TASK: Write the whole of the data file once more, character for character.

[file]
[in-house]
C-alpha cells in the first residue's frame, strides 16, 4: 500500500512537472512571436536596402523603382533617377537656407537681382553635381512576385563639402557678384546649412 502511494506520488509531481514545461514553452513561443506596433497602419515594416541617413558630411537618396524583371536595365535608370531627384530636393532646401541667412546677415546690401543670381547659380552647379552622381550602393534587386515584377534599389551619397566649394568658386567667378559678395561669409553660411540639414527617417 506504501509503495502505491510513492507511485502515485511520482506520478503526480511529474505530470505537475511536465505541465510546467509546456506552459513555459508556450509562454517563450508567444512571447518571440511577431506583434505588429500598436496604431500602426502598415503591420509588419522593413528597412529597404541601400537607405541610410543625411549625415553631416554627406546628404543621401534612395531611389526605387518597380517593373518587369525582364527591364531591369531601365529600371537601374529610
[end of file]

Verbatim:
[in-house]
C-alpha cells in the first residue's frame, strides 16, 4: 500500500512537472512571436536596402523603382533617377537656407537681382553635381512576385563639402557678384546649412 502511494506520488509531481514545461514553452513561443506596433497602419515594416541617413558630411537618396524583371536595365535608370531627384530636393532646401541667412546677415546690401543670381547659380552647379552622381550602393534587386515584377534599389551619397566649394568658386567667378559678395561669409553660411540639414527617417 506504501509503495502505491510513492507511485502515485511520482506520478503526480511529474505530470505537475511536465505541465510546467509546456506552459513555459508556450509562454517563450508567444512571447518571440511577431506583434505588429500598436496604431500602426502598415503591420509588419522593413528597412529597404541601400537607405541610410543625411549625415553631416554627406546628404543621401534612395531611389526605387518597380517593373518587369525582364527591364531591369531601365529600371537601374529610